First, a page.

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Trump does not accurately describe migrant children illegally brought into the United States

“Last month, 20,000 migrant children were illegally brought into the United States, a dramatic increase. These children are used as human pawns by vicious coyotes and ruthless gangs.” — President Trump

No government statistic tracks children smuggled in by bad actors, “coyotes” or drug gangs. What Trump is referring to is CBP’s number for family unit apprehensions and unaccompanied minors. The family unit by definition must include at least one parent or legal guardian and one minor. (There’s a separate figure for unaccompanied alien children.)

DHS spokeswoman Katie Waldman said the December total for apprehensions of unaccompanied children and those with family members was 19,313. But it’s wrong to describe it as a statistic that represents children being smuggled into the country.

Trump describes this as children being smuggled in by coyotes or gangs, but border officials screen for false claims of parentage. To imply as Trump does that a child’s mother, father or legal guardian is or hired a smuggler, coyote or gang member in all of these cases is wrong.

The Post’s Joshua Partlow and Nick Miroff reported that, between April 19, when the trend was first suspected, and Sept. 30, the end of the 2018 fiscal year, CBP agents separated 170 families after determining that the child and adult traveling together were not related. That equals about 0.25 percent of all family units apprehended.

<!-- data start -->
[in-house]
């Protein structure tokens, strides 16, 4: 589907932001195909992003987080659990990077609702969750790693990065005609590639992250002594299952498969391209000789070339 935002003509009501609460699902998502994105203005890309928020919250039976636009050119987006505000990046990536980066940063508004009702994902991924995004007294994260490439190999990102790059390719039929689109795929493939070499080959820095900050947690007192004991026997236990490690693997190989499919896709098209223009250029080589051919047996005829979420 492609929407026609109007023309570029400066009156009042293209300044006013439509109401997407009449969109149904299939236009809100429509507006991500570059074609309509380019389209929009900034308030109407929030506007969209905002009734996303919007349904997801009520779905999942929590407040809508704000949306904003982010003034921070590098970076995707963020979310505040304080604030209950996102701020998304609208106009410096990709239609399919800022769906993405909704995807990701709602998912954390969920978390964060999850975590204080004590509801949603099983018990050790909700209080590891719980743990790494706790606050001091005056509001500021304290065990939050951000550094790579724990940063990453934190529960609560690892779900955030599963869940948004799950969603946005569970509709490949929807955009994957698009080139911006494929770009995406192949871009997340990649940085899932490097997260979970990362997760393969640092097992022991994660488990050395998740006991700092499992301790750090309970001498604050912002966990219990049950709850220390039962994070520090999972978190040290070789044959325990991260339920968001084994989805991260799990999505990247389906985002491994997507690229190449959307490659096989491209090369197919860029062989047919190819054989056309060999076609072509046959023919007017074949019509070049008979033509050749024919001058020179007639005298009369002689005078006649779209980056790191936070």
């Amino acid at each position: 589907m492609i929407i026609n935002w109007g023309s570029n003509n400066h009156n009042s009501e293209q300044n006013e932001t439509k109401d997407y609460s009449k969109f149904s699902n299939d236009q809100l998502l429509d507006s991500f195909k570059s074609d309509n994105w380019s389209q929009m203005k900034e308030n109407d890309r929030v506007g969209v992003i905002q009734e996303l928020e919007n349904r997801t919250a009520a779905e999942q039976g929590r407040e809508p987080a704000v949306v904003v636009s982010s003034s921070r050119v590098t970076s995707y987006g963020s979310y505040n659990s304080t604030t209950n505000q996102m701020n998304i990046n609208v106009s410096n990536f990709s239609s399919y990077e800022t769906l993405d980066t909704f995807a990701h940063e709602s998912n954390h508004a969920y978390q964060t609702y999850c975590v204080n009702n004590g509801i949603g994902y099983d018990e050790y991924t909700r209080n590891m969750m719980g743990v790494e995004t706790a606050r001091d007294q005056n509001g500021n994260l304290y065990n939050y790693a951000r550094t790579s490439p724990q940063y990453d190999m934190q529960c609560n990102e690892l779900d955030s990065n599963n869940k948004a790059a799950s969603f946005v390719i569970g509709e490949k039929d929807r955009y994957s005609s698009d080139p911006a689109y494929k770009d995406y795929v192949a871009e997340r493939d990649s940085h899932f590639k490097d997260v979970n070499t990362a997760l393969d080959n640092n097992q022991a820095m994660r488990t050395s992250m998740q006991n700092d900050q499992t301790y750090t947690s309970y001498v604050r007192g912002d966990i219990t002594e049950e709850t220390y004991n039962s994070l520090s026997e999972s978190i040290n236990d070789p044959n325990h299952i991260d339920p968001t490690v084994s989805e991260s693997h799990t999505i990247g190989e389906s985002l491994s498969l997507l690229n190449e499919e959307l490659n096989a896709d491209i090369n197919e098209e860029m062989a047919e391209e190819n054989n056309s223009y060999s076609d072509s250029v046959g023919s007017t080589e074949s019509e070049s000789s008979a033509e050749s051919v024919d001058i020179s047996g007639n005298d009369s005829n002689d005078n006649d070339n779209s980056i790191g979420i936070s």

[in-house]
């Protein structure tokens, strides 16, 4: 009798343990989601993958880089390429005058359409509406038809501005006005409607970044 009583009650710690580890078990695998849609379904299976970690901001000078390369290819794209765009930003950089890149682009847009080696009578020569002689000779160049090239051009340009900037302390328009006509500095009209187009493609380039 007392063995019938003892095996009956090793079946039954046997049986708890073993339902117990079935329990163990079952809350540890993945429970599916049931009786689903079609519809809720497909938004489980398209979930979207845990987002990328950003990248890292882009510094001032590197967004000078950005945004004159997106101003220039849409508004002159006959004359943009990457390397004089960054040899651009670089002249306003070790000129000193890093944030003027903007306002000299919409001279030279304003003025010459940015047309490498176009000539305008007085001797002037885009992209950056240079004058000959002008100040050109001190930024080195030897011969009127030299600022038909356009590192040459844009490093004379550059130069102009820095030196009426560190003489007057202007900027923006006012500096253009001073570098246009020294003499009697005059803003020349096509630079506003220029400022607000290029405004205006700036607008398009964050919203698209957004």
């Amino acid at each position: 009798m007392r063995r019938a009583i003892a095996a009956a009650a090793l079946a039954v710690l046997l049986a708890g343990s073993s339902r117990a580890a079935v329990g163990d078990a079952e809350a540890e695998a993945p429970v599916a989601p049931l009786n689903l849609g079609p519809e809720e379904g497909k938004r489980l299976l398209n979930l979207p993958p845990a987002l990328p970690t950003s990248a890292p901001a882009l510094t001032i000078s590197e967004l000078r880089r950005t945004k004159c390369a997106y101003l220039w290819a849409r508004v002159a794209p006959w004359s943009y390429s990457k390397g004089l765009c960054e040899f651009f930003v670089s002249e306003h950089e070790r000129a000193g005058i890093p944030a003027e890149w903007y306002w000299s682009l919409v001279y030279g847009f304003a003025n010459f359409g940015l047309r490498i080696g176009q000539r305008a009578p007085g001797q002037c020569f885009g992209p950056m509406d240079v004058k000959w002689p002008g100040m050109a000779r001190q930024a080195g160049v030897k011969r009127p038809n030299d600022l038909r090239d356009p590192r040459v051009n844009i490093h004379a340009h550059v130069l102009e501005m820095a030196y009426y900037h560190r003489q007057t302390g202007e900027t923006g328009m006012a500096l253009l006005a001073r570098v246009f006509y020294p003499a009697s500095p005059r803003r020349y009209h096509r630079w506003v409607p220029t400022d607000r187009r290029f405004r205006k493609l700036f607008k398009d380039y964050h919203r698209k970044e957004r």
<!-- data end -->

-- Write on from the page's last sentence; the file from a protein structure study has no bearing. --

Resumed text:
(Correction: A previous version of this story said Trump understated the number of migrant children apprehended last month at the southern border, based on November data. The December data, which DHS released after Trump’s speech, show the number is around 20,000, as Trump said. The story incorrectly described the way U.S. Customs and Border Protection counts children and family members who are caught attempting to cross the border, or “family unit apprehensions.” The term refers to a monthly tally published by the agency of the total number of children, parents or legal guardians who are caught together at the border, not the number of families.)

Live fact-checking and analysis of President Trump’s immigration speech

President Trump is set to make a case to a national television audience Tuesday night for long-sought border wall funding; the impasse over the wall has led to a partial government shutdown. His remarks are scheduled for 9 p.m. Eastern and are expected to last about eight minutes and be carried live by all major television networks.

House Speaker Nancy Pelosi (D-Calif.) and Senate Minority Leader Charles E. Schumer (D-N.Y.) plan to deliver a brief joint response afterward.